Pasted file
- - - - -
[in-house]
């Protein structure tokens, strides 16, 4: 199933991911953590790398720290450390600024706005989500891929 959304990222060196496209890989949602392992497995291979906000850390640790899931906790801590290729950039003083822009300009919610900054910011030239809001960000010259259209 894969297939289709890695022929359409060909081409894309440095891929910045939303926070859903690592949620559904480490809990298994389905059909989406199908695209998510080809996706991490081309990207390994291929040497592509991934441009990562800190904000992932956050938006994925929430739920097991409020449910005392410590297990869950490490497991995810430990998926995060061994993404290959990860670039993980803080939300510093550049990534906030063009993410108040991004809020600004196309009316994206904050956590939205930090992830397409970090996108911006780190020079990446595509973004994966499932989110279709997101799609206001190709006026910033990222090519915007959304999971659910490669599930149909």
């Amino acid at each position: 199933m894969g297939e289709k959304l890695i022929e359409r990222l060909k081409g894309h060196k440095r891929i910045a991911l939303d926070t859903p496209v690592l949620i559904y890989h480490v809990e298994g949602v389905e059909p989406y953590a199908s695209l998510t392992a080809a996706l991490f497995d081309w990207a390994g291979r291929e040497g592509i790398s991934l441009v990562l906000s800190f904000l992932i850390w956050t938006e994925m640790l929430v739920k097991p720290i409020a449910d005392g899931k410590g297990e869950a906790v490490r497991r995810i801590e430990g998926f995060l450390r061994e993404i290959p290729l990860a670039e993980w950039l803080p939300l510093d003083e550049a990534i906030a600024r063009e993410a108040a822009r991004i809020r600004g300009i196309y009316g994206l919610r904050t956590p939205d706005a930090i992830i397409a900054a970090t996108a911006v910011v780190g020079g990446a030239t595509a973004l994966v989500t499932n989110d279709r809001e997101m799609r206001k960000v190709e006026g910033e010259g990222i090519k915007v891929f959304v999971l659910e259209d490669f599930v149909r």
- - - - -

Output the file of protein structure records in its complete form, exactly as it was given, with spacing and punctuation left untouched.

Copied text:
[in-house]
């Protein structure tokens, strides 16, 4: 199933991911953590790398720290450390600024706005989500891929 959304990222060196496209890989949602392992497995291979906000850390640790899931906790801590290729950039003083822009300009919610900054910011030239809001960000010259259209 894969297939289709890695022929359409060909081409894309440095891929910045939303926070859903690592949620559904480490809990298994389905059909989406199908695209998510080809996706991490081309990207390994291929040497592509991934441009990562800190904000992932956050938006994925929430739920097991409020449910005392410590297990869950490490497991995810430990998926995060061994993404290959990860670039993980803080939300510093550049990534906030063009993410108040991004809020600004196309009316994206904050956590939205930090992830397409970090996108911006780190020079990446595509973004994966499932989110279709997101799609206001190709006026910033990222090519915007959304999971659910490669599930149909």
């Amino acid at each position: 199933m894969g297939e289709k959304l890695i022929e359409r990222l060909k081409g894309h060196k440095r891929i910045a991911l939303d926070t859903p496209v690592l949620i559904y890989h480490v809990e298994g949602v389905e059909p989406y953590a199908s695209l998510t392992a080809a996706l991490f497995d081309w990207a390994g291979r291929e040497g592509i790398s991934l441009v990562l906000s800190f904000l992932i850390w956050t938006e994925m640790l929430v739920k097991p720290i409020a449910d005392g899931k410590g297990e869950a906790v490490r497991r995810i801590e430990g998926f995060l450390r061994e993404i290959p290729l990860a670039e993980w950039l803080p939300l510093d003083e550049a990534i906030a600024r063009e993410a108040a822009r991004i809020r600004g300009i196309y009316g994206l919610r904050t956590p939205d706005a930090i992830i397409a900054a970090t996108a911006v910011v780190g020079g990446a030239t595509a973004l994966v989500t499932n989110d279709r809001e997101m799609r206001k960000v190709e006026g910033e010259g990222i090519k915007v891929f959304v999971l659910e259209d490669f599930v149909r």